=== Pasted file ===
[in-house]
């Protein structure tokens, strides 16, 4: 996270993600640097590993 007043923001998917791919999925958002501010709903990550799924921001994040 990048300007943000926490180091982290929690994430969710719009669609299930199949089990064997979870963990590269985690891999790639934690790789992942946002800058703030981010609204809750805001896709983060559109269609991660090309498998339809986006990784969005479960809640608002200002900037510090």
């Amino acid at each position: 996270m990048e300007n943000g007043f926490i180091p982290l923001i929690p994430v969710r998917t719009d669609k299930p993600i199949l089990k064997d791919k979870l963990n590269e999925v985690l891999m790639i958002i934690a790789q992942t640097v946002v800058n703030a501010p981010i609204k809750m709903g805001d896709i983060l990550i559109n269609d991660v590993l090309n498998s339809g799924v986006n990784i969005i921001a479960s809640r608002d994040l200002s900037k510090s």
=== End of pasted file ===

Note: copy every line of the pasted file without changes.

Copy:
[in-house]
């Protein structure tokens, strides 16, 4: 996270993600640097590993 007043923001998917791919999925958002501010709903990550799924921001994040 990048300007943000926490180091982290929690994430969710719009669609299930199949089990064997979870963990590269985690891999790639934690790789992942946002800058703030981010609204809750805001896709983060559109269609991660090309498998339809986006990784969005479960809640608002200002900037510090």
């Amino acid at each position: 996270m990048e300007n943000g007043f926490i180091p982290l923001i929690p994430v969710r998917t719009d669609k299930p993600i199949l089990k064997d791919k979870l963990n590269e999925v985690l891999m790639i958002i934690a790789q992942t640097v946002v800058n703030a501010p981010i609204k809750m709903g805001d896709i983060l990550i559109n269609d991660v590993l090309n498998s339809g799924v986006n990784i969005i921001a479960s809640r608002d994040l200002s900037k510090s």